G r e a t e r  L a f a y e t t e ' s  H o m e p a g e :   w w w . j c o n l i n e . c o m

Community collaborates on Fowler students' art project

FOWLER -- Scores of people packed the Benton County Courthouse on Tuesday night to see the opening of an exhibit by local artists -- the town's fourth-, fifth- and sixth-graders.

INTERESTED OBSERVERS: Morgan (left) and Emily Rettig and their mother, Jenny, of Fowler look over a photo exhibit Tuesday night at the Benton County Courthouse.
(Photo by Frank Oliver, Journal and Courier)

An exhibit of more than 150 photography projects brought out students, parents and community members and demonstrated the benefits of community collaborations.

Freelance photographer and writer Kathy Petrere worked for three weeks with students at Fowler Elementary School, teaching them about photography and other ways of expressing themselves. The children then used cameras, computer programs and creative writing to create projects for display.

"They did such a great job," Petrere said, looking around at the exhibits Tuesday night. "I'd love to say it's all my doing, but they really worked hard."

The project was funded by a grant from VSA Arts of Indiana, a nonprofit group that works to provide arts experience to children with disabilities. The school received additional funding from the Benton Community Foundation, and the West Lafayette Wal-Mart donated disposable cameras and photo processing.

After taking a series of photos, the students each chose one piece on which to focus. They used the computer software Photoshop to manipulate the photograph -- altering its colors, blurring its edge and making other changes. They then wrote a story or poem inspired by the photograph.

Fourth-grader Jamie Powell turned a picture of a vent grate into a story about a trap door that would have saved people during the terrorist attacks on the World Trade Center. She said she had been thinking a lot about how the loss of loved ones would have affected people and was glad to have a new way to express those thoughts.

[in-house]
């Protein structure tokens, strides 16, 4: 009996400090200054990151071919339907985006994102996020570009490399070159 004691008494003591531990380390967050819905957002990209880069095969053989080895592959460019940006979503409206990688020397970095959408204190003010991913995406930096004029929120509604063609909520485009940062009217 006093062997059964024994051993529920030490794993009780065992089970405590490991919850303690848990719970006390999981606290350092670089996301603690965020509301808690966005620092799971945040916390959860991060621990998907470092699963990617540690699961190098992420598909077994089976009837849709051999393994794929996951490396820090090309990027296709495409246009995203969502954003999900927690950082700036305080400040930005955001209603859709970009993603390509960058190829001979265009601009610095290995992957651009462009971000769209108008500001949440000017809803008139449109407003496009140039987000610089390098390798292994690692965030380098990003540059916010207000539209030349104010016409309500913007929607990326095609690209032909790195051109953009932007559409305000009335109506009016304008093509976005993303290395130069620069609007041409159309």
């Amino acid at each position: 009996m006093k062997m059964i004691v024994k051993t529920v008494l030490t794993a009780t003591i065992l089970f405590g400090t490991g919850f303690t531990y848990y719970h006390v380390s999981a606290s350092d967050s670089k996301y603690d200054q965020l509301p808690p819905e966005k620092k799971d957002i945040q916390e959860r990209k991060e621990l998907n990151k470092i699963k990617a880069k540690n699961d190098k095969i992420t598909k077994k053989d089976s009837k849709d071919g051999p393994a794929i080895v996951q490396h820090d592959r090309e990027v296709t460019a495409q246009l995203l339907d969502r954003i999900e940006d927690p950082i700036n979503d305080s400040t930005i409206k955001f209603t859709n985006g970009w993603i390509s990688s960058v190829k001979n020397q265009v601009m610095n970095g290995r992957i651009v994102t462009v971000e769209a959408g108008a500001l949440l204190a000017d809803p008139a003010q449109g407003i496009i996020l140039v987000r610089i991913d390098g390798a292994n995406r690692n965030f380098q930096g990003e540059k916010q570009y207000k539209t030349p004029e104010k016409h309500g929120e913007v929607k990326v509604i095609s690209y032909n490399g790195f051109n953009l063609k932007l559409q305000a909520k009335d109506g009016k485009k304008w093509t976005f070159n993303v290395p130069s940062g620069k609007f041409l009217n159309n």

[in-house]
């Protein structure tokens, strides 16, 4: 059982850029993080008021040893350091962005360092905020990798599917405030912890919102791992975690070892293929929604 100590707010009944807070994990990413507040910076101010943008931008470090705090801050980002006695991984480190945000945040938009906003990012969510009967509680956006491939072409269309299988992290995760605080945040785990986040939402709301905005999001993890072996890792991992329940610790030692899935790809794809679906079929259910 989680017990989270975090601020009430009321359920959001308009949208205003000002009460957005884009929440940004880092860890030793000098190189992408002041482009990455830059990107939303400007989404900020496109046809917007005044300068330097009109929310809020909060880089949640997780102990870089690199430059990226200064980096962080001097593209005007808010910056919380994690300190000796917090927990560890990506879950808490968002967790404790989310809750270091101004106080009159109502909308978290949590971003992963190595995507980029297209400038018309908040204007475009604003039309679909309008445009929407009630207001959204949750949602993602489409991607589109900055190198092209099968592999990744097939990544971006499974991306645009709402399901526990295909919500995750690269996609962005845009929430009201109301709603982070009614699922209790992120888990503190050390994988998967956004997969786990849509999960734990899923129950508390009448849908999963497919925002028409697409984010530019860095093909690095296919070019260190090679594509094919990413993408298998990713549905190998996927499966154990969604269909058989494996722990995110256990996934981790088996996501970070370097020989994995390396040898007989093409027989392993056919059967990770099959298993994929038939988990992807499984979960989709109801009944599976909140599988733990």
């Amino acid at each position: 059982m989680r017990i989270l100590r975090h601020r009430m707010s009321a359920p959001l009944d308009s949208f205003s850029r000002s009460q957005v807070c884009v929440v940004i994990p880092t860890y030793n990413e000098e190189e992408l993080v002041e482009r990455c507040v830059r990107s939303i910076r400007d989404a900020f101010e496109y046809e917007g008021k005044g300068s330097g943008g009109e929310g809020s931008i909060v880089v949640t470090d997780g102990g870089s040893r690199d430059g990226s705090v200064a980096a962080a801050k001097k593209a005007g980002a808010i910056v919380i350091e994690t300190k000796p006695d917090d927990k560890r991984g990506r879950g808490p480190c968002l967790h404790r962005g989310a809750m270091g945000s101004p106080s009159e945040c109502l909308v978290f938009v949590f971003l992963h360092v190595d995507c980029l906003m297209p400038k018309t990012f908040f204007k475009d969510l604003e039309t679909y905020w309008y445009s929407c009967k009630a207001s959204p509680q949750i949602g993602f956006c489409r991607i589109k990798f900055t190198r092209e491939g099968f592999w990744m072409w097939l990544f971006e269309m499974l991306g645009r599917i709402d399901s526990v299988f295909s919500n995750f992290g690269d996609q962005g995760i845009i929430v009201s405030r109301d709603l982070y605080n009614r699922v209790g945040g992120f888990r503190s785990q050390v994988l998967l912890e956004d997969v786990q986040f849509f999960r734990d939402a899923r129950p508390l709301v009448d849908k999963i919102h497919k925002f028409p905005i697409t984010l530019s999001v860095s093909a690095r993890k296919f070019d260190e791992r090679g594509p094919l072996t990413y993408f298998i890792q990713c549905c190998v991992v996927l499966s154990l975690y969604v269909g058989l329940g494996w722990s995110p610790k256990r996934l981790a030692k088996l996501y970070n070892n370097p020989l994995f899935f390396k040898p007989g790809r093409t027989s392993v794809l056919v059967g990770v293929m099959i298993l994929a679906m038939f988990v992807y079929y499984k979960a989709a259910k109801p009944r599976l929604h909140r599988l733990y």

"It helped me think about how people felt when their family dies, how bad it was when their loved ones died," Jamie said. "I thought about what it would have been like to be able to save those people."

VSA Arts of Indiana president Jim Nulty said that type of expression was the benefit of a project such as the one in Fowler.

"Each one of us is different, and each one of us has the ability to express ourselves," Nulty told the students. "This is a way for you to tell us, the grown-ups, what goes on inside your heads."

Nulty was so impressed with the project that he has arranged for some of the pieces to be displayed at the Indiana Statehouse in Indianapolis for next summer's national governors' conference.

Petrere said no matter how well the final projects turned out, the most important part was the process. The children, she said, were able learn to look at the world in new ways.

"It's really more about the experience and being able to look through the lens and see something you want to take a picture of," she said. "Getting a final project, that's great, but it's more about the experience and the learning."

Kathy Chambery, executive director of the Benton Community Foundation, said the project is an example of what can happen when different parts of the community collaborate for a common goal.

"This is community building," Chambery said. "You build communities by building collaborations like this."

Chambery said the community foundation works primarily with larger capital projects in the county. They have funded two firehouses, town halls and recently provided funds for the expansion of the Boswell Public Library.

Like all community foundations throughout the state, the Benton Community Foundation is in the midst of a major capital campaign to benefit from a matching funds promise by the Lilly Foundation. Until the end of the year, Lilly will match any donations made to the foundation's endowment up to $2.1 million. That would make a huge difference to the $3.5 million the group currently has.

"It would be tremendous," Chambery said. "It would more than double our total."

Contact us with comments, concerns, or questions.
Copyright 2001, Federated Publications, Inc. A Gannett Site.
Use of this site signifies your agreement to the Terms of Service.